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Old 01-11-2003, 05:13 PM   #1
Peri
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Sting The Portrayal of Faramir

Is it just me, or is anyone else ticked with the way they turned Faramir into another bad guy. They made him seem like he was no better than his brother, like he couldn't control his urge to take the ring. That is so not him! What does everyone else think?
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Old 01-11-2003, 05:43 PM   #2
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All I can say is that if anyone responds at all, be prepared for a ton of posts. <P>I agree, that Philly, Franny, and PJ did a truly crappy job with Faramir. They took their, as some call it, "creative license" way too far to show another (what, the fourth?) sample of the "weakness of men". I suppose, it seems that the terrible trio wanted Faramir to be his father's son in every way, even more than Boromir. Faramir even says one of Denethor's book-lines! Its ridiculous. And that is all I have to say.<P>Smiling (though I don't quite know why),<BR>Iarwain<P><BR>P.S. No one had better comment on how horrible I am to criticize this wonderful film and its most excellent producers. It's already been debated, and my final answer to all the debates is that I have <I>my</I> right to an opinion too, and you cannot change it by raving about my rudeness.<P>P.P.S. If no one considers doing this, well, I'm sorry!
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Old 01-11-2003, 05:45 PM   #3
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Sting

Methinks you'll find plenty of opinions <A HREF="http://forum.barrowdowns.com/cgi-bin/ultimatebb.cgi?ubb=get_topic&f=4&t=001445" TARGET=_blank>here</A>.
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Old 01-11-2003, 05:56 PM   #4
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I think that PJ did a good job in the looks department, making him look like boromir, but I was mightily PEEVED( ) when he tried to take the ring, he said in the book, and I QUOTE: 'I would not take this thing if it lay by the highway'!!! And i thought the forbidden pools were in Osgiliath, and that they were supposed to be in Osgiliath to start with as soon as he finds them, not go there later....does my post make sense? Ah well...
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Old 01-12-2003, 04:45 PM   #5
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Ah me, I was *very* *very* disappointed in the portrayal of Faramir. <P>Alas, I have vented on this topic too much however on other threads so that's all I'm going to say.
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Old 01-13-2003, 02:14 PM   #6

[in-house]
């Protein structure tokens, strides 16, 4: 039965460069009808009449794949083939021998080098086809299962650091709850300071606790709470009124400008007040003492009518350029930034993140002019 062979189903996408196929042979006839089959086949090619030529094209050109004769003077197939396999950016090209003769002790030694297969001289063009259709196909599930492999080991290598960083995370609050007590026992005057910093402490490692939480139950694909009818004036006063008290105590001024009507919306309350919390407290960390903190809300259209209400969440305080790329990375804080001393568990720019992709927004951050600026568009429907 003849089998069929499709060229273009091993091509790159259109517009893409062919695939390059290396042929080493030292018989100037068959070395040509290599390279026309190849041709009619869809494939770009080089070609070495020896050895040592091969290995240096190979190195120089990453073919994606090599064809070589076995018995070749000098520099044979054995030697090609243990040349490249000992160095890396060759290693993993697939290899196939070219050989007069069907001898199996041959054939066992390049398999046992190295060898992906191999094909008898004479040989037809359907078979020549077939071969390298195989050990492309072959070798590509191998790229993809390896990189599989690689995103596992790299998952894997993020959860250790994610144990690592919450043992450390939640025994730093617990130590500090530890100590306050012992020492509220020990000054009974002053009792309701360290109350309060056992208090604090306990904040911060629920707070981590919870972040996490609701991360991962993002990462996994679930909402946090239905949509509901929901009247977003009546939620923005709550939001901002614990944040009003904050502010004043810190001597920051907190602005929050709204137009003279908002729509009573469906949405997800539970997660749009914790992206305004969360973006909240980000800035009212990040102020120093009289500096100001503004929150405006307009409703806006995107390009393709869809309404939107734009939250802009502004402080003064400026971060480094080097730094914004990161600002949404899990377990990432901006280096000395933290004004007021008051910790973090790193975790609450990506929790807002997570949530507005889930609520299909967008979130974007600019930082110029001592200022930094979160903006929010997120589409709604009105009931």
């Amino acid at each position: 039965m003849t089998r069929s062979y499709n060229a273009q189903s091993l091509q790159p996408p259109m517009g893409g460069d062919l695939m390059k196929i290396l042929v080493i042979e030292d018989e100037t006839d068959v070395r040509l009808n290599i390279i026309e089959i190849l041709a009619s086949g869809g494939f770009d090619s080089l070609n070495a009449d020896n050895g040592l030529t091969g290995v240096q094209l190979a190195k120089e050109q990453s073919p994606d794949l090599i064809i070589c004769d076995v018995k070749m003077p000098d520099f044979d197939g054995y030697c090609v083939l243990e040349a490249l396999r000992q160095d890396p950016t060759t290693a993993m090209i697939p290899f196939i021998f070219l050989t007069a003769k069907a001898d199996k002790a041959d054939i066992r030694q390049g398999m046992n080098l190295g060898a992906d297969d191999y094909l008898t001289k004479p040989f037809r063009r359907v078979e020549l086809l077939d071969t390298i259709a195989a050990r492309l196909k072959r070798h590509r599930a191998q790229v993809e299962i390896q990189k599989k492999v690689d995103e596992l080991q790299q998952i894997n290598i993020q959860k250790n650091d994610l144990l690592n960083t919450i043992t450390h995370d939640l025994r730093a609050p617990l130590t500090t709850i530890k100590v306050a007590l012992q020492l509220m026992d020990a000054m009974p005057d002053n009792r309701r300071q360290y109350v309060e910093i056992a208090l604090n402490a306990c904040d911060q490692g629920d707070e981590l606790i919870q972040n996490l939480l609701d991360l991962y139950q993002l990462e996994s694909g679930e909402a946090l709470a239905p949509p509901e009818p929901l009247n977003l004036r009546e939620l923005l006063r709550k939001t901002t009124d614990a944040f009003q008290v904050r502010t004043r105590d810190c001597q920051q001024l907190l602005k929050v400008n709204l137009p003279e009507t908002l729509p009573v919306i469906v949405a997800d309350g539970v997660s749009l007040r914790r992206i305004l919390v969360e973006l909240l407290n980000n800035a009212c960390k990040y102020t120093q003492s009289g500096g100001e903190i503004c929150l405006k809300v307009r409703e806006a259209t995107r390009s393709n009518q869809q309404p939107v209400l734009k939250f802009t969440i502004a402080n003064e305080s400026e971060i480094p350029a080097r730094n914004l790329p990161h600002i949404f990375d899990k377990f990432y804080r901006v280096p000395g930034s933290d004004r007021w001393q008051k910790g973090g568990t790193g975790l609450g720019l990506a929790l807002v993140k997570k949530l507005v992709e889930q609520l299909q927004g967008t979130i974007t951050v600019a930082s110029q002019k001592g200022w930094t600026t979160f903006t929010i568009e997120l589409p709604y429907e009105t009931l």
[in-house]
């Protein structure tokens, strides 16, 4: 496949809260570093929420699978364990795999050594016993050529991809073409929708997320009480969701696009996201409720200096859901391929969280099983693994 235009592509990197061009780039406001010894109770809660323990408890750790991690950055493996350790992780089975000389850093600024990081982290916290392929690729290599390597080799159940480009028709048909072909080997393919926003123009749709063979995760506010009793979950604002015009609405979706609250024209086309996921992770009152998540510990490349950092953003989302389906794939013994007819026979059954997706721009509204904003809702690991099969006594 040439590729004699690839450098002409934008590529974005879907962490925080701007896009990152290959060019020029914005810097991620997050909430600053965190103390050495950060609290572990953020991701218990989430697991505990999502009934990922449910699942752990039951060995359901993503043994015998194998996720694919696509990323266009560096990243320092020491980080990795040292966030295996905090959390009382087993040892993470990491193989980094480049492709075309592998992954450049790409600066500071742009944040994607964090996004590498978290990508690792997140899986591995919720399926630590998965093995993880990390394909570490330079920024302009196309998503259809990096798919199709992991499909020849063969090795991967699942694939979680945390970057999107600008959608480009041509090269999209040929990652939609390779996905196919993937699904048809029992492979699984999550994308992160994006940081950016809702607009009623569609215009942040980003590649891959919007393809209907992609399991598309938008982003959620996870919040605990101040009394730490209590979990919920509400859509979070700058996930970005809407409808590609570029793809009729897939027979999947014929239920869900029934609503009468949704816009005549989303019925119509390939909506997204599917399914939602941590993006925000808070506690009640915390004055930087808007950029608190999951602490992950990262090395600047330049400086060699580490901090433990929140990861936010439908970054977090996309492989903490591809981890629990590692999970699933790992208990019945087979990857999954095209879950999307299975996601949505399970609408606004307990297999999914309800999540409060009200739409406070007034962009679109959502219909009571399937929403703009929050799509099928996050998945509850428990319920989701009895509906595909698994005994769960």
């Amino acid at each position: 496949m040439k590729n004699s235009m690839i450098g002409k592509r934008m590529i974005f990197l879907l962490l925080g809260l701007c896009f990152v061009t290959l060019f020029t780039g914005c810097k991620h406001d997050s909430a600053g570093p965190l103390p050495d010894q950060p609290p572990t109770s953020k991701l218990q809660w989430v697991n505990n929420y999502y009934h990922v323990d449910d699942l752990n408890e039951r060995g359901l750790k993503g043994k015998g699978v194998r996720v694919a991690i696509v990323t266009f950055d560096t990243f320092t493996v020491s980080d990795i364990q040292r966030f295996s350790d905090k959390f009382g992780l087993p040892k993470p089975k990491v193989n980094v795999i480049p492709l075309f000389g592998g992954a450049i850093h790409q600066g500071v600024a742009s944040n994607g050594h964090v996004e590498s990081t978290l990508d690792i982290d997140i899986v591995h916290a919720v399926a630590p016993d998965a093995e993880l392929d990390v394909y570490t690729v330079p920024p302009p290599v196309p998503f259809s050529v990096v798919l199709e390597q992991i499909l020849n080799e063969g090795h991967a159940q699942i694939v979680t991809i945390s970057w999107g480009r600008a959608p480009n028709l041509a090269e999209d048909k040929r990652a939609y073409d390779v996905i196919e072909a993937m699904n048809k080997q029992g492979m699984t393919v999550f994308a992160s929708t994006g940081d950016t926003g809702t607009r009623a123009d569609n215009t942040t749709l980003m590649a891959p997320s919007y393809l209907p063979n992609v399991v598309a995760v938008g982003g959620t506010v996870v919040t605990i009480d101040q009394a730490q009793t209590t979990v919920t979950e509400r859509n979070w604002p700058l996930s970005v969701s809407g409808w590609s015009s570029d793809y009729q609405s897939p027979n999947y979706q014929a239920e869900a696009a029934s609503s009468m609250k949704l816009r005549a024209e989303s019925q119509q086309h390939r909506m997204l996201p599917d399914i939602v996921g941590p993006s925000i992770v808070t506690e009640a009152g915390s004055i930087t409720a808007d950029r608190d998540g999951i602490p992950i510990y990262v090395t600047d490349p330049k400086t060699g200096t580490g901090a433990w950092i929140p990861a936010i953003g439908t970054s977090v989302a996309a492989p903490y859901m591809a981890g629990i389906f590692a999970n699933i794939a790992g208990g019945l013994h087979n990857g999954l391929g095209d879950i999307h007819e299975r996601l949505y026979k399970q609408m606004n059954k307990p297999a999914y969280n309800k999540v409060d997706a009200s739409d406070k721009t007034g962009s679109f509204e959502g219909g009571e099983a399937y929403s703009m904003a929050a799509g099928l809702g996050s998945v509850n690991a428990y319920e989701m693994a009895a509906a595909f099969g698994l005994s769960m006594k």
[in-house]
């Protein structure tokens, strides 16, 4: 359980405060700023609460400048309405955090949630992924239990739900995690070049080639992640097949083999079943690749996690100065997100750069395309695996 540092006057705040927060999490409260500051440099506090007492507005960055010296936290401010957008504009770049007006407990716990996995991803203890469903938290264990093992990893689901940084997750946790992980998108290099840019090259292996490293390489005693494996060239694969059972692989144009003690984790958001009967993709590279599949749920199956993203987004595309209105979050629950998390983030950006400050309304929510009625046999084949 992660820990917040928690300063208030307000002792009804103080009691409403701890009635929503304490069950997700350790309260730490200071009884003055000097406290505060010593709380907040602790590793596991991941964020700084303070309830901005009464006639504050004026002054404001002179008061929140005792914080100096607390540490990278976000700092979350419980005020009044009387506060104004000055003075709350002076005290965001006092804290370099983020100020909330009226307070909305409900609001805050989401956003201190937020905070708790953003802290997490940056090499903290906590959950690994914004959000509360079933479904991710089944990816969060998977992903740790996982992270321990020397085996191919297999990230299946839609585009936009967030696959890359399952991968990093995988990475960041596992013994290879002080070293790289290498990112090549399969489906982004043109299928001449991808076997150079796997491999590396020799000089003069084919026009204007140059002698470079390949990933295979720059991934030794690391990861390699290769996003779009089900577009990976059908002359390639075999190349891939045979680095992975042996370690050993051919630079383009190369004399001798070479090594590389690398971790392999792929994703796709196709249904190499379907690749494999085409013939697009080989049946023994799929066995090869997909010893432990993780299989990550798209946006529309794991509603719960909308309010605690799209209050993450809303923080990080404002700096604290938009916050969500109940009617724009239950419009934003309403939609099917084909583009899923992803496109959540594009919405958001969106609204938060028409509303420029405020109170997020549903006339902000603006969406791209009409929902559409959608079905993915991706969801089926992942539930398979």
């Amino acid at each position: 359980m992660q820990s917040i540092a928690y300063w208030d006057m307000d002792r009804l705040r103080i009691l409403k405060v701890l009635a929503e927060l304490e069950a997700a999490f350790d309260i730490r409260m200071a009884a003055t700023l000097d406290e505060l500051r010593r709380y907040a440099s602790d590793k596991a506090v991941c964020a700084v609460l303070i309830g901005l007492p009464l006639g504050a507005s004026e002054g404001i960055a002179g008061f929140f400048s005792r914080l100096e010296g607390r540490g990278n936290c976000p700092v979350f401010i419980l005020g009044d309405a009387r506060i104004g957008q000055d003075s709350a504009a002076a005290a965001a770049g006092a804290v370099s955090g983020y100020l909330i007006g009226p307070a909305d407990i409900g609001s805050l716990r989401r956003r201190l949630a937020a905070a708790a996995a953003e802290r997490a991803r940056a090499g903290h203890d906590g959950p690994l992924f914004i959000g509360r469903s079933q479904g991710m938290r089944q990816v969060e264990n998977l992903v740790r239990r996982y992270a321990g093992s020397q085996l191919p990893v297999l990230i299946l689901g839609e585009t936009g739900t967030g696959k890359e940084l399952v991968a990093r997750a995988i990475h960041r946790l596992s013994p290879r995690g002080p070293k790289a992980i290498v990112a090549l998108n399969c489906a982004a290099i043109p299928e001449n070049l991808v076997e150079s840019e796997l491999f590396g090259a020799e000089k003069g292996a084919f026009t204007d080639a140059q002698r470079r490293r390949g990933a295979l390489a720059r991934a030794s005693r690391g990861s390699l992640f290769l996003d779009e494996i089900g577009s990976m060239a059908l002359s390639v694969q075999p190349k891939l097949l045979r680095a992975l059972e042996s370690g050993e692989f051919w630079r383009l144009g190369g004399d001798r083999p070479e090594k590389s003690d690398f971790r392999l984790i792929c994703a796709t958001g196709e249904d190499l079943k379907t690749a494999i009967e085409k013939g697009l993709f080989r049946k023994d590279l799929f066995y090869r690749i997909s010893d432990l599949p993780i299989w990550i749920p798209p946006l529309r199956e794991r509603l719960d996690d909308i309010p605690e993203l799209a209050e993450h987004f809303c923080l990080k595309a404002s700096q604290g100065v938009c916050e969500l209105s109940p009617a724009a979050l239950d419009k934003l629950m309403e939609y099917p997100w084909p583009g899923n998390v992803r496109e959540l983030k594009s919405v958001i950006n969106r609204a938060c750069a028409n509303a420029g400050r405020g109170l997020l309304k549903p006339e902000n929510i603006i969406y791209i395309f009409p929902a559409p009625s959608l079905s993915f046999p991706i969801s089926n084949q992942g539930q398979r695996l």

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Replying here because the other Faramir thread seems to be dead. I've seemingly bounced back and forth on Faramir. At first it bothered me, but on a second viewing it bothered me less. I guess I was just surprised at how strong some people's reactions were.<P>If it were up to me, I would have toned down Faramir's agression. I pretend to myself he is just having a really bad day. It's that one image of him pulling out the ring around Frodo's neck with his sword that is so un-Faramir. That one sticks with me. Maybe the special edition will delete that shot. I guess not. <P>H.C.
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Old 01-14-2003, 10:12 PM   #7
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Personally Faramir (in the book's)is my favourite character and if you don't know what happens stop reading.<P><BR>I don't think he deserves Eowyn if he's that well DARK.<BR>Beregond says (of Faramir)'He is bold, more bold than many deem; for in these days men are slow to believe that a captain can be wise and learned in the scrollsof lore and song, yet a man of hardihood and swift judgement in the field. But such is Faramir.' He more likely than anyone else in Gondor would have known of the destructive power of the ring. He would have read and pondered all the old stories especially after his recurring dream and saying he doesn't want it (see Arwen Evenstar's entry).
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Old 01-15-2003, 01:09 PM   #8
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Sting

Read about Faramir before he released Frodo, and then read about him afterwards. Notice a difference?<P>The only change in the movie was that they pushed his decision far back until the end of the film. Hence, we had no time left to see nice-guy Faramir in the eyes of Frodo.
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Old 01-15-2003, 01:16 PM   #9
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Old threads never die, they just get ignored. All one has to do to revive one is post in it.
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Old 01-15-2003, 01:17 PM   #10
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How can it be that the second most level-headed man (after, of course, Aragorn) in the entire book, turns out evil in the film? Well, not purely evil, but it's peeping through. He DID say that he would never take Isildurs Bane, and then reverberated it when Sam blurted out what Isildur's Bane was. He DIDN'T take them to Osgiliath, and he certainly wouldn't have sent the hobbits to his altogether nasty father. Are we talking about the same Faramir that Beregond burst into tears and ran away from Pippin over? And the same Faramir that is so kind to Eowyn, even before she starts to love him back? And the same Faramir that didn't get stroppy with his father, even when he said 'Would that Faramir had gone in his stead'? Okay, so that was to Gandalf, but he said something like that to Faramir. It just doesn't work. <P>But i was very, very shocked at how much he looked like Boromir. Is it Denethor that they say 'reminded him more of Aragorn than of Boromir'? Oh, well.
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Old 01-16-2003, 07:30 AM   #11
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Sting